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Death of My Aunt by C. H. B. Kitchin
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Death of My Aunt (1929)

by C. H. B. Kitchin

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Malcolm is a rather inefficient stockbroker who gets an invitation from his wealthy Aunt Catherine to visit for the weekend. He's barely said hello when she is dead of poison. Malcolm and his Uncle Hannibal are both equal suspects in the police's eye, but Malcolm knows he didn't do it and he decides he'd better solve it before the police mess things up.

I tracked this down on a recommendation from a LT friend, but it wasn't as good as I had hoped. Malcolm is fairly unsympathetic, but mostly it's just that the story seems to take a long time to tell. And it's not really a long book, but for some reason, it just wandered around too much without enough happening. ( )
  cmbohn | Oct 20, 2010 |
From the golden age of British mystery writing
  escl | Apr 15, 2010 |
The corpse is Catherine Cartwright, left a rich woman by her first husband. “Like many rich people, she acted as if her wealth gave her not only infinite power but infinite wisdom.” The suspects, kindly listed and classified by the narrator, are family members wanting legacies, some urgently.

The narrator, the young stockbroker Malcolm Warren is a detached yet compassionate observer of his family’s foibles. The acute observations and witty descriptions of the characters are what make the book so enjoyable.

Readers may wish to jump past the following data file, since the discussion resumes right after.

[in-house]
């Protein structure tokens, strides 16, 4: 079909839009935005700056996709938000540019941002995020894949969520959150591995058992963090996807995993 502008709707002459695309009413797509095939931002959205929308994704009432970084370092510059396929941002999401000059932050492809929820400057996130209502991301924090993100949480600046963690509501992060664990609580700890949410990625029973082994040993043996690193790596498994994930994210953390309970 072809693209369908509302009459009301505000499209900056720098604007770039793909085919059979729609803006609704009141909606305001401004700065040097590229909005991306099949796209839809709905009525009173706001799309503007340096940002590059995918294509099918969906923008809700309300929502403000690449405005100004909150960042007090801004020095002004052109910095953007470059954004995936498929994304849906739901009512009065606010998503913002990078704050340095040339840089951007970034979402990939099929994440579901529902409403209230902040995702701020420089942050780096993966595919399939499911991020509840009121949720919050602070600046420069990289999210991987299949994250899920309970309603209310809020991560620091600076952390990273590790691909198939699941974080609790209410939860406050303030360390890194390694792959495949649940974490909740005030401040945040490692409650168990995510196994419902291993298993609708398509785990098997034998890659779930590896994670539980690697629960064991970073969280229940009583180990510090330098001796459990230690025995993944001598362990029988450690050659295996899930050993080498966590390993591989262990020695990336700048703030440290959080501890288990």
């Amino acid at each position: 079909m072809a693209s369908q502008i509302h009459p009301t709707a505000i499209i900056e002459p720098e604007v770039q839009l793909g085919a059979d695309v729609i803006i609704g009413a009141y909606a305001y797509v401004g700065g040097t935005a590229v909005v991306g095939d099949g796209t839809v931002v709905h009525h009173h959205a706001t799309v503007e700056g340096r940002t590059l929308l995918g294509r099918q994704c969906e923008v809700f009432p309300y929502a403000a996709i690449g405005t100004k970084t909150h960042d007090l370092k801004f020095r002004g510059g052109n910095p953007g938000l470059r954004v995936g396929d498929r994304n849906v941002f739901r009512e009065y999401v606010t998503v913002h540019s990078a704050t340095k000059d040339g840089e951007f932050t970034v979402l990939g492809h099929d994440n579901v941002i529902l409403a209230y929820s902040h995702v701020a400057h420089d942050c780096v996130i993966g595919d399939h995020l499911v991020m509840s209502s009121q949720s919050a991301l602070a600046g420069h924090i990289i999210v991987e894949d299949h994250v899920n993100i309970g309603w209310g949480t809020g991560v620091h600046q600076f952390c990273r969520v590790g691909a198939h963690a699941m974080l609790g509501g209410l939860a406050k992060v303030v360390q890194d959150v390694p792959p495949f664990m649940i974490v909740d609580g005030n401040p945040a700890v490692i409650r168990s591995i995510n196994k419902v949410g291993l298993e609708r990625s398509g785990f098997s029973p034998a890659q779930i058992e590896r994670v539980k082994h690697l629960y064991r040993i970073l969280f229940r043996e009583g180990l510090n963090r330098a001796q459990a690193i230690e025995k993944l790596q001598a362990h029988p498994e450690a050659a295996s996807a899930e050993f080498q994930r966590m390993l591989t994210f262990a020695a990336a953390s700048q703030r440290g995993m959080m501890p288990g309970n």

H. R. F. Keating’s introduction to the Hogarth Crime edition places the novel in its time, and provides a description of Kitchin, an eccentric, cultured man.

Death of My aunt is a sophisticated cosy from the Golden Age of crime fiction. ( )
1 vote pamelad | Mar 18, 2009 |
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Until half-past six, the fifteenth of June was much the same as many other Fridays. Business was slack, and my work did not fill the hours which I had to spend in the office. At six o'clock I took my grimy hat from its peg, and after the innumerable "good-nights" which commercial etiquette seems to demand walked down Throgmorton Street without enthusiasm on my way to the tube. A few dispirited jobbers still lingered in the "street". The afternoon was wet, and rather cold.
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"(5) My duty and inclination. I do not believe that poor Aunt Catherine's blood is crying out for vengeance, or that there is a moral law, erect as a spiritual Eiffel Tower, which compels all citizens to do their best to hand over all murderers to the state. I do not believe that the state has a "right" to punish the murderer, though no doubt it is usually expedient that it should do so. I do not believe that murder is always the most awful of all sins. It may not even be a sin at all. I do not believe in retributive punishment. I am not inclined to hand anyone over to "justice". I am not inclined to do dirty work for the police. But I should not be terribly distressed if some of my relations (Uncle Terence, for example) were taken away quietly and executed." (Faber and Faber 2009, p. 99-100)
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